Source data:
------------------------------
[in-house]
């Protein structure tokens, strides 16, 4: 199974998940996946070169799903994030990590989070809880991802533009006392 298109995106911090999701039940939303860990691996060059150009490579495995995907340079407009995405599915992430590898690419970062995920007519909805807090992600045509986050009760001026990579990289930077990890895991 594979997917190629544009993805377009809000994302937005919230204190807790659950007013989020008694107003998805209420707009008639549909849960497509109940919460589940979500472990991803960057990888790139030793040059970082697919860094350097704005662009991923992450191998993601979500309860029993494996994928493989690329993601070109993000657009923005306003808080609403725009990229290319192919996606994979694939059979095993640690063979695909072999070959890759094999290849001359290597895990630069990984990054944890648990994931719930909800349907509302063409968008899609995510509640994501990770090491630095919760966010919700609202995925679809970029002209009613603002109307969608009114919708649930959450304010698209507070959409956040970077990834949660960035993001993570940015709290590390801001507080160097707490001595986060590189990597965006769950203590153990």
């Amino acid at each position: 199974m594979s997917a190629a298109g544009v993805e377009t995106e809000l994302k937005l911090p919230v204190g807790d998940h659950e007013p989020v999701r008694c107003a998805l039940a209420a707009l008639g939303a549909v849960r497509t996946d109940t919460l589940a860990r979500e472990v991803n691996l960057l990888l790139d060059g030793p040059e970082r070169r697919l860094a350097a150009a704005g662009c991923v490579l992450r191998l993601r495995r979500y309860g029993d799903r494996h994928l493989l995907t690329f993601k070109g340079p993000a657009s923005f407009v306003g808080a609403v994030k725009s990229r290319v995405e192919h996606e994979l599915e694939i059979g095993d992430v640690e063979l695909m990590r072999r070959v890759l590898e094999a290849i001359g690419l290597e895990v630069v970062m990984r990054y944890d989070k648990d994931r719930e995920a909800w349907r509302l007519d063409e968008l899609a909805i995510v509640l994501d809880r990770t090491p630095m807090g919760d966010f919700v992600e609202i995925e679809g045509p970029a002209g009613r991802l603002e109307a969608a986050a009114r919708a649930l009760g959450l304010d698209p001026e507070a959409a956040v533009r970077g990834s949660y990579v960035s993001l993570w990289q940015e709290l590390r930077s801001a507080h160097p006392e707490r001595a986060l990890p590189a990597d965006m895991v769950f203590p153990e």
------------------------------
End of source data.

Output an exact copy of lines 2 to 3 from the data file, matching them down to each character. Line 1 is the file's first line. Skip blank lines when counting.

């Protein structure tokens, strides 16, 4: 199974998940996946070169799903994030990590989070809880991802533009006392 298109995106911090999701039940939303860990691996060059150009490579495995995907340079407009995405599915992430590898690419970062995920007519909805807090992600045509986050009760001026990579990289930077990890895991 594979997917190629544009993805377009809000994302937005919230204190807790659950007013989020008694107003998805209420707009008639549909849960497509109940919460589940979500472990991803960057990888790139030793040059970082697919860094350097704005662009991923992450191998993601979500309860029993494996994928493989690329993601070109993000657009923005306003808080609403725009990229290319192919996606994979694939059979095993640690063979695909072999070959890759094999290849001359290597895990630069990984990054944890648990994931719930909800349907509302063409968008899609995510509640994501990770090491630095919760966010919700609202995925679809970029002209009613603002109307969608009114919708649930959450304010698209507070959409956040970077990834949660960035993001993570940015709290590390801001507080160097707490001595986060590189990597965006769950203590153990």
């Amino acid at each position: 199974m594979s997917a190629a298109g544009v993805e377009t995106e809000l994302k937005l911090p919230v204190g807790d998940h659950e007013p989020v999701r008694c107003a998805l039940a209420a707009l008639g939303a549909v849960r497509t996946d109940t919460l589940a860990r979500e472990v991803n691996l960057l990888l790139d060059g030793p040059e970082r070169r697919l860094a350097a150009a704005g662009c991923v490579l992450r191998l993601r495995r979500y309860g029993d799903r494996h994928l493989l995907t690329f993601k070109g340079p993000a657009s923005f407009v306003g808080a609403v994030k725009s990229r290319v995405e192919h996606e994979l599915e694939i059979g095993d992430v640690e063979l695909m990590r072999r070959v890759l590898e094999a290849i001359g690419l290597e895990v630069v970062m990984r990054y944890d989070k648990d994931r719930e995920a909800w349907r509302l007519d063409e968008l899609a909805i995510v509640l994501d809880r990770t090491p630095m807090g919760d966010f919700v992600e609202i995925e679809g045509p970029a002209g009613r991802l603002e109307a969608a986050a009114r919708a649930l009760g959450l304010d698209p001026e507070a959409a956040v533009r970077g990834s949660y990579v960035s993001l993570w990289q940015e709290l590390r930077s801001a507080h160097p006392e707490r001595a986060l990890p590189a990597d965006m895991v769950f203590p153990e």